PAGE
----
The Inkatha Freedom Party (IFP) has cried electioneering and has suggested the ANC cannot be trusted after President Cyril Ramaphosa’s move to placate King Goodwill Zwelithini over the latter’s threat to go to war to protect the land he controls in the Ingonyama Trust.
At the weekend, the ANC updated the nation on a “fruitful and constructive” engagement with the king of the Zulu nation, on the sidelines of the party’s election campaign in KwaZulu-Natal (KZN).
Ramaphosa reassured the king, who a week ago was warning government not to touch the Ingonyama Trust, under which traditional leaders across KZN administer land, as the land expropriation debate intensified.
Communal land was never intended as the target of expropriation without compensation, Ramaphosa apparently told the king.
In a statement on the interaction, the ANC pointed out that communal land constitutes only about 13% of land. Land being targeted for compensation was the remaining 87% and all expropriation undertakings would be lawful and just, in accordance with the expressions and desires of the people of South Africa.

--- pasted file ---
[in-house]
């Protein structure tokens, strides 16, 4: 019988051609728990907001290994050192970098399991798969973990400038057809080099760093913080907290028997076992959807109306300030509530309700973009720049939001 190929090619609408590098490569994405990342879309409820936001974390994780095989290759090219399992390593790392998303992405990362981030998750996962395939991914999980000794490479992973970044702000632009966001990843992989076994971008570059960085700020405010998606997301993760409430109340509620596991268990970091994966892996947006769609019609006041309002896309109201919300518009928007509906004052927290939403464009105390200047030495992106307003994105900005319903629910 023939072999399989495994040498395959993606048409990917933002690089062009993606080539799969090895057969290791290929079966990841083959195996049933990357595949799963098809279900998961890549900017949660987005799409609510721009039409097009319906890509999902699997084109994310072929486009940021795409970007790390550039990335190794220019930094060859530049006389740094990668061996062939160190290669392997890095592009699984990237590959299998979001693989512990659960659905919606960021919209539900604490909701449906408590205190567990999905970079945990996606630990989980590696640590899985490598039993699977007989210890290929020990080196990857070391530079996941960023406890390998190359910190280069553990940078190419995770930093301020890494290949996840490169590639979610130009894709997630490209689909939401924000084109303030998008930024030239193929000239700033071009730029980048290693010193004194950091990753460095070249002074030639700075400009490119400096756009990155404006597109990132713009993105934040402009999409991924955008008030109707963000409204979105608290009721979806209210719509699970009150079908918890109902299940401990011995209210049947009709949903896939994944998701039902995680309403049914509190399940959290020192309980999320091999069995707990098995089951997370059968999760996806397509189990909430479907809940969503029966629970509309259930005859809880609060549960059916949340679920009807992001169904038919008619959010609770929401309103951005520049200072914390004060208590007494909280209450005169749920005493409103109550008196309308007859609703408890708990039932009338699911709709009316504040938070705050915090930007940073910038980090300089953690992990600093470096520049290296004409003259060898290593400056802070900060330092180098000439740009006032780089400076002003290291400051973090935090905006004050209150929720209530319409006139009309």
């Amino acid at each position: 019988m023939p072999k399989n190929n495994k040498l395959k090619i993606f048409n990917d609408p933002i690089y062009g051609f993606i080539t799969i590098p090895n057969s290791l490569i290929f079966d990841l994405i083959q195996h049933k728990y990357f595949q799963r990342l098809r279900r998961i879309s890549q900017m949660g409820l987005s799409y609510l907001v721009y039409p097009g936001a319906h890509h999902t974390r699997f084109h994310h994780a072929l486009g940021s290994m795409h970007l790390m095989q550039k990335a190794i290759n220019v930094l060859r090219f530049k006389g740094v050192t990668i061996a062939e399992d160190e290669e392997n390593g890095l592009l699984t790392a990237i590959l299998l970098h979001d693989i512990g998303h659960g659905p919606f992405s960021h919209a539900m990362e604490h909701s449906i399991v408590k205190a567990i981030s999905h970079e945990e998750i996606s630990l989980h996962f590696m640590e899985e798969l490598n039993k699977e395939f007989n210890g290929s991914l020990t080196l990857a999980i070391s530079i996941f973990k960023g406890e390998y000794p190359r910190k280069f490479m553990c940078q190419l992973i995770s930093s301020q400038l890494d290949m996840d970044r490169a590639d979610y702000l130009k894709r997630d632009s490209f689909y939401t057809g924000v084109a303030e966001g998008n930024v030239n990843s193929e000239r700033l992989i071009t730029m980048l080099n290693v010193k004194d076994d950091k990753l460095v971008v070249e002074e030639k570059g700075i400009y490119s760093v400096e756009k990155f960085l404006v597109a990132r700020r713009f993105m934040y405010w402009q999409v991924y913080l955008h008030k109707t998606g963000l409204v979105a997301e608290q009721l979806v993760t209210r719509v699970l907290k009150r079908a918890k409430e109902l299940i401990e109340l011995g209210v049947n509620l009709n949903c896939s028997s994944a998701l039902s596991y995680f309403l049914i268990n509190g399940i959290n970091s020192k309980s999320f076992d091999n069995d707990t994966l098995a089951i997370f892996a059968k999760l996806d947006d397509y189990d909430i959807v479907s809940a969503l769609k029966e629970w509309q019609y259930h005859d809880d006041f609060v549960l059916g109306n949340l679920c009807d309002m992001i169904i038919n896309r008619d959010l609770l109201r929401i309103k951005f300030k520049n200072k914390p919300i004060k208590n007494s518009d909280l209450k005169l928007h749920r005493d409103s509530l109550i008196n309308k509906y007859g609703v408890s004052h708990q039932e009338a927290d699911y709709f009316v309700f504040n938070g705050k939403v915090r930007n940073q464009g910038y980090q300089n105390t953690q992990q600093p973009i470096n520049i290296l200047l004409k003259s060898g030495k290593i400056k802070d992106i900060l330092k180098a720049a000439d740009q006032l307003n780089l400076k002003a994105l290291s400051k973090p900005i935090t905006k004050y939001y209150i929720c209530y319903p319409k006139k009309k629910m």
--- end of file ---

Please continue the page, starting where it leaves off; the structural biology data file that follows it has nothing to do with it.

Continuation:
But IFP Gauteng leader Bonginkosi Dlamini said the ANC’s track record in handling the Ingonyama Trust suggested the ANC could not be trusted on its word on this issue.
He said since the party came to power, attempts to dissolve the trust have been documented as early as 1999. It was also documented in the last national congress in December, he added, that the KZN ANC was still pursuing the issue.
Dlamini suspected that Ramaphosa did not have enough power within the ANC to make such reassurances, and warned that “the communists” in the ruling party had yet to make their stance known.
“Remember the high-level panel was appointed by parliament, of which the ANC holds the majority, [and] the ANC recommended the scrapping of the panel’s recommendation.
“No one in the ANC, including the deputy president, David Mabuza, when he was asked in parliament, ever contradicted former president Kgalema Motlanthe when he called our traditional leaders ‘tin-pot dictators’.
“So, when you look at the track record of the ANC in dealing with this, there has always been a high appetite for the scrapping of the Ingonyama Trust.”
“Goodwill Zwelithini does not own that [land] and he is holding [it] in trust on behalf of the Zulu nation. He is just a trustee. That land is administered by 352 traditional leaders in communities across KZN.
“[The land] is free, there are no rates, and the title deed is with the induna of your ancestors. And now, because the king has come out to speak about this with the support of the other traditional leaders in KZN, they want to turn around and be seen to agree with him because it is election time now.”
An accord was reached, the ANC said, that further engagements on the question would assist both the king and the president.